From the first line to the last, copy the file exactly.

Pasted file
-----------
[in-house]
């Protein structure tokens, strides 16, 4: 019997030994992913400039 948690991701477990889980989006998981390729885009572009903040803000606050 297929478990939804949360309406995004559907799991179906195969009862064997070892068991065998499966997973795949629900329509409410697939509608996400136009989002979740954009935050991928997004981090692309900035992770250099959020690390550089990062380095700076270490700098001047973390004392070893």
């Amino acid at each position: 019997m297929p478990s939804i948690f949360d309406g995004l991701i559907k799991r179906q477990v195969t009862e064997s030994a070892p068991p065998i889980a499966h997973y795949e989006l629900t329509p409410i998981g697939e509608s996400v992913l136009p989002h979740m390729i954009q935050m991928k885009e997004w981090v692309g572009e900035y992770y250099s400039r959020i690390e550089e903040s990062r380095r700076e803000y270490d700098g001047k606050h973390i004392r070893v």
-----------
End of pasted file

[in-house]
């Protein structure tokens, strides 16, 4: 019997030994992913400039 948690991701477990889980989006998981390729885009572009903040803000606050 297929478990939804949360309406995004559907799991179906195969009862064997070892068991065998499966997973795949629900329509409410697939509608996400136009989002979740954009935050991928997004981090692309900035992770250099959020690390550089990062380095700076270490700098001047973390004392070893």
């Amino acid at each position: 019997m297929p478990s939804i948690f949360d309406g995004l991701i559907k799991r179906q477990v195969t009862e064997s030994a070892p068991p065998i889980a499966h997973y795949e989006l629900t329509p409410i998981g697939e509608s996400v992913l136009p989002h979740m390729i954009q935050m991928k885009e997004w981090v692309g572009e900035y992770y250099s400039r959020i690390e550089e903040s990062r380095r700076e803000y270490d700098g001047k606050h973390i004392r070893v």